- Opponents admit loss, pledge to keep fighting
- Supporters serve wedding cake in celebration
- Amendment 1 would put an existing ban on same-sex marriage into the state constitution
- Opponents say the measure is unnecessary and will have unforeseen consequences
North Carolina voters have passed a constitutional amendment banning same-sex marriage, CNN projects, putting a ban that already existed in state law into the state's charter.
With more than 2 million votes counted from Tuesday's referendum, supporters of the ban led opponents by a 61%-39% margin, according to figures from the State Board of Elections. Its backers celebrated by serving wedding cake to their supporters in a Raleigh ballroom.
Tami Fitzgerald, the head of Vote for Marriage NC, said she had been confident that "the people of North Carolina would rise up and vote to keep the opposition from redefining traditional marriage."
"We are not anti-gay, we are pro-marriage," she said. "And the point -- the whole point -- is simply that you don't rewrite the nature of God's design for marriage based on the demands of a group of adults."
The amendment alters North Carolina's constitution to say that "marriage between one man and one woman is the only domestic legal union that shall be valid or recognized in this state." Supporters argued that the amendment was needed to stop those trying to redefine marriage and ward off possible future actions of "activist judges."
Opponents called the measure redundant and warned it could result in jeopardizing domestic violence protections for women and affect couples' health benefits. Gov. Bev Perdue, a Democrat, also urged a no vote, arguing that writing a discriminatory provision into the state charter "is just plain wrong."
Jeremy Kennedy, campaign manager for the Coalition to Protect All North Carolina Families, acknowledged the loss and told opponents, "It's OK to grieve." But he urged advocates of same-sex marriage to keep fighting.
"All eyes in the nation are on us tonight, wondering not only how we came together to fight this epic campaign, but what is it going to leave behind -- what's going to happen to North Carolina after this," Kennedy said. "And I have to say that we are stronger for it. We are better for it. Our voices are louder now. We have courage like we've never had before."
"No" votes led in Charlotte, in the Triangle counties around Raleigh and in the Winston-Salem-Greensboro area, according to figures from the State Board of Elections. But it was winning by wide margins in rural counties and in the suburbs of Charlotte -- the home of famous evangelist Billy Graham, who endorsed the ballot measure last week.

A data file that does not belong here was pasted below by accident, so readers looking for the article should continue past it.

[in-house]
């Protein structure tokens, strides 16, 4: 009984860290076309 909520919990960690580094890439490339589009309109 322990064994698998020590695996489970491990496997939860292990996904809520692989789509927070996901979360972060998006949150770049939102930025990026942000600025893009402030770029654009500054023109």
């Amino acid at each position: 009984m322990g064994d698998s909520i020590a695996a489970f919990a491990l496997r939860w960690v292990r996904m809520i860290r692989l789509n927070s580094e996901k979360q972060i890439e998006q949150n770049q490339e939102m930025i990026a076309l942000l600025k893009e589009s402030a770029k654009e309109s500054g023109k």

Graham's endorsement was a rare move for a preacher who has typically avoided political fights. He took out full-page ads in 14 North Carolina newspapers touting his support for the measure, saying "the Bible is clear -- God's definition of marriage is between a man and a woman."
On the other side, former President Bill Clinton opposed the amendment in a recording sent by phone to hundreds of thousands of North Carolina homes.
"So the real effect of the law is not to keep the traditional definition of marriage, you've already done that," Clinton says in the recording. "The real effect of the law will be to hurt families and drive away jobs."
The amendment also would strengthen the state's position against same-sex civil unions, often considered a precursor to the marriage issue. Several municipalities in North Carolina provide benefits to same-sex couples, and Duke University law professor Kathryn Bradley said those rights could be lost with passage of the amendment.
Concerns over the measure also honed in on the potential for unintended consequences, she said, affecting issues such as child custody and the prosecution of domestic violence among unmarried couples because of the narrow definition of the new statute.
"Before domestic violence laws, we relied on criminal assault laws, which don't always protect against things like stalking," added Bradley, who says the measure could also affect heterosexual couples.
The state House and Senate voted in 2011 to put the amendment before state voters. Both chambers are Republican-controlled for the first time in the past 140 years.
Americans overall are closely split on the issue, according to a recent Gallup survey, with 50% of Americans believing same-sex couples should be allowed to wed -- up considerably from polls in past years. Another 48% say such marriages should not be legal.
Before Tuesday, 30 states had voted in favor of constitutional amendments that seek to defend traditional definitions of marriage as a heterosexual union.
Massachusetts, Connecticut, Iowa, Vermont, New Hampshire, New York and the District of Columbia issue marriage licenses to same-sex couples. In February, Washington Gov. Christine Gregoire signed a bill that would legalize same-sex marriage beginning in June, but opponents there have pledged to block the bill and called for voters to decide the issue.
Maryland Gov. Martin O'Malley signed into law a bill that permits same-sex couples to wed in that state as of January 1, 2013.